Despite the official name Bellevueplatz, it is often dubbed by the locals as das Bellevue, and is now one of the most important transport hubs in the city, for public transport as well as road traffic.[8] Like the Bürkliplatz square on the opposite side of the Quaibrücke, Bellevueplatz is used for Sechseläuten and other public festivals, so traffic operations have to be stopped several times each year.[9]


Bellevueplatz was renovated between March and 25 October 2015, with minor corrections in November 2015,[10] during which the tram lines were redirected from June to mid-August. The edges of the tram tracks are designed to not cause obstruction, and the tracks at Rämistrasse between Café Odeon and Quaibrücke were rearranged and separated from bicycle lanes. As part of the road renewal works, the pedestrian crossings from Bellevue to Utoquai and from Sechseläutenplatz to Utoquai have been provided with a protective island that is tactilely detectable for visually impaired people.[11]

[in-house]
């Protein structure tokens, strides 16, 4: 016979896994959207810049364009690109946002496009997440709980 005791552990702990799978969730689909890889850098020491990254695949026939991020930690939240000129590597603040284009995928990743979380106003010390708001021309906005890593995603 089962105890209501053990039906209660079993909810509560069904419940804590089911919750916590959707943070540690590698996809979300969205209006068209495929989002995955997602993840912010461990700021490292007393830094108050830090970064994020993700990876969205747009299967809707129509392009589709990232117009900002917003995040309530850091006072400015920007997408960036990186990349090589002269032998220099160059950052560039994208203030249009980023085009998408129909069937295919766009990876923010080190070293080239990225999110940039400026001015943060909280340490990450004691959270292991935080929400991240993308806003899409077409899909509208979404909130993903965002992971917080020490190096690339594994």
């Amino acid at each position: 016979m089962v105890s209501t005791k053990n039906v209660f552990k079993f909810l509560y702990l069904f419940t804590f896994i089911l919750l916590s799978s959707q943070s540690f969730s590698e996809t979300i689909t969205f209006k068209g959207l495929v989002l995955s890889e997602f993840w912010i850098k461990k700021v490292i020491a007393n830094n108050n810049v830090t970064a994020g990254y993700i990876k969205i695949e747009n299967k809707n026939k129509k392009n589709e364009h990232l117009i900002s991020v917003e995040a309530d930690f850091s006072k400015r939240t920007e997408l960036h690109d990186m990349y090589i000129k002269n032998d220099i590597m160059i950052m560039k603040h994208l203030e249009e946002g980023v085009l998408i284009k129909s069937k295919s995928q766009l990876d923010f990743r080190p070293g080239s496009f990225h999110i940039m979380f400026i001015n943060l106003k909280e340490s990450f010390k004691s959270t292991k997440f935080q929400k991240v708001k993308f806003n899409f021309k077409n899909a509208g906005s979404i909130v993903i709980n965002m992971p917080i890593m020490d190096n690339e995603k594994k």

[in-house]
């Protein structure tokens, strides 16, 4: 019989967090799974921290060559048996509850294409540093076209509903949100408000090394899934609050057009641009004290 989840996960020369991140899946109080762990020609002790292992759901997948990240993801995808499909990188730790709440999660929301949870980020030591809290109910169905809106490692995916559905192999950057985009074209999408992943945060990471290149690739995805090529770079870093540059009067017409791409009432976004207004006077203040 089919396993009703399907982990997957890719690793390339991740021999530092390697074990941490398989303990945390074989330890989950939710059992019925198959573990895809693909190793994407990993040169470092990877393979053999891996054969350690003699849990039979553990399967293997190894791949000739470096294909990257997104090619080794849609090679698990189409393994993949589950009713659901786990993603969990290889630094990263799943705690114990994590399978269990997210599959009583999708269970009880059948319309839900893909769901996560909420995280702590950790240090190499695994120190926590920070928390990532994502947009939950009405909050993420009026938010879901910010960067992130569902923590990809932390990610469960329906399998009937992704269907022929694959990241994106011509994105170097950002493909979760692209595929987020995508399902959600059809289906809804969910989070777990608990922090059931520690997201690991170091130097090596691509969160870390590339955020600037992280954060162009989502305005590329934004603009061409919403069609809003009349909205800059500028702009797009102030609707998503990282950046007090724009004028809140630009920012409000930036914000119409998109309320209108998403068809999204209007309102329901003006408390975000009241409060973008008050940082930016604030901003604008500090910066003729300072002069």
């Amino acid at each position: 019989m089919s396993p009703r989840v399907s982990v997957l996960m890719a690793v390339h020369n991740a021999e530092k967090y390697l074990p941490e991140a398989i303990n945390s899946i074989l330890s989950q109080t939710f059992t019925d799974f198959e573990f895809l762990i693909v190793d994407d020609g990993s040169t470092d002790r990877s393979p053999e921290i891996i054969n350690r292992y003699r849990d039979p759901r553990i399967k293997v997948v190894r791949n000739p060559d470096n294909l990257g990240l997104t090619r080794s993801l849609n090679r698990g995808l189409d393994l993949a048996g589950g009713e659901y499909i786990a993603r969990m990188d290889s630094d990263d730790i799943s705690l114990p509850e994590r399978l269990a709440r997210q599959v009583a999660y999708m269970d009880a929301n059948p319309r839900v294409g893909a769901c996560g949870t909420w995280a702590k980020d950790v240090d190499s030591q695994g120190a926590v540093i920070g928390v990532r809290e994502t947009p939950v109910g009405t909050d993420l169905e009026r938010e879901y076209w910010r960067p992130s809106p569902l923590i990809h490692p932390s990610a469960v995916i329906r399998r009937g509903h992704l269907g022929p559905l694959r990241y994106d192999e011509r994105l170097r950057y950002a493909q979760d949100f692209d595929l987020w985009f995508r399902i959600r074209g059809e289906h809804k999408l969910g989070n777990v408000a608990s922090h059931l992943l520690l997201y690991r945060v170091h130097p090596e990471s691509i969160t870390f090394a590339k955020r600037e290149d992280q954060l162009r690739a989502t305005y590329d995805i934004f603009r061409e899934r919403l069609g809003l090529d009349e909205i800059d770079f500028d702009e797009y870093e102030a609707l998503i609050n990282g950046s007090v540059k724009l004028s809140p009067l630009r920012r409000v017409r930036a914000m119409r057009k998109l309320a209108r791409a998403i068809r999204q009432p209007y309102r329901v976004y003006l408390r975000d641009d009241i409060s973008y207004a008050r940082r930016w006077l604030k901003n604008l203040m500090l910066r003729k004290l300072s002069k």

See also[edit]


  1. ^ Ernst Tschannen (May 2006). "Vom Bürkliplatz zur Sukkulenten-Sammlung" (PDF) (in German). Grün Stadt Zürich. Retrieved 2015-01-05.
  2. ^ "Öffentliche Toiletten – züriWC" (in German). Gesundheits- und Umweltdepartement Stadt Zürich. Archived from the original on 2015-01-05. Retrieved 2015-01-04.
  3. ^ "Prehistoric Pile Dwellings in Switzerland". Swiss Coordination Group UNESCO Palafittes. Archived from the original on 2014-10-07. Retrieved 2014-12-10.
  4. ^ "World Heritage". Swiss Coordination Group UNESCO Palafittes. Archived from the original on 2014-12-09. Retrieved 2014-12-10.
  5. ^ "A-Objekte KGS-Inventar" (in German). Schweizerische Eidgenossenschaft, Amt für Bevölkerungsschutz. 2009. Archived from the original on 2010-06-28. Retrieved 2014-12-10.
  6. ^ "Bellevueplatz 2015" (in German). Stadt Zürich, Archäologie & Denkmalpflege. Retrieved 2015-09-09.
  7. ^ "Bruchlandung des Bellevue-Rondells" (in German). Tages-Anzeiger. 2015-09-08. Retrieved 2015-09-09.
  8. ^ Gebrüder Dürst. "Der Bellevueplatz" (in German). Retrieved 2015-01-05.
  9. ^ "Bellevue" (in German). Tiefbau- und Entsorgungsdepartement Stadt Zürich. Archived from the original on 2015-01-05. Retrieved 2014-01-05.
  10. ^ Daniel Diriwächter (2015-10-23). "Aufschnaufen am Bellevue: Ab Montag verläuft der Verkehr wieder normal" (in German). Limmattaler Zeitung. Retrieved 2015-10-26.
  11. ^ "Bellevue: Sanierung des Bellevues, Sanierung der Quaibrücke" (in German). Archived from the original on 2015-01-05. Retrieved 2015-08-18.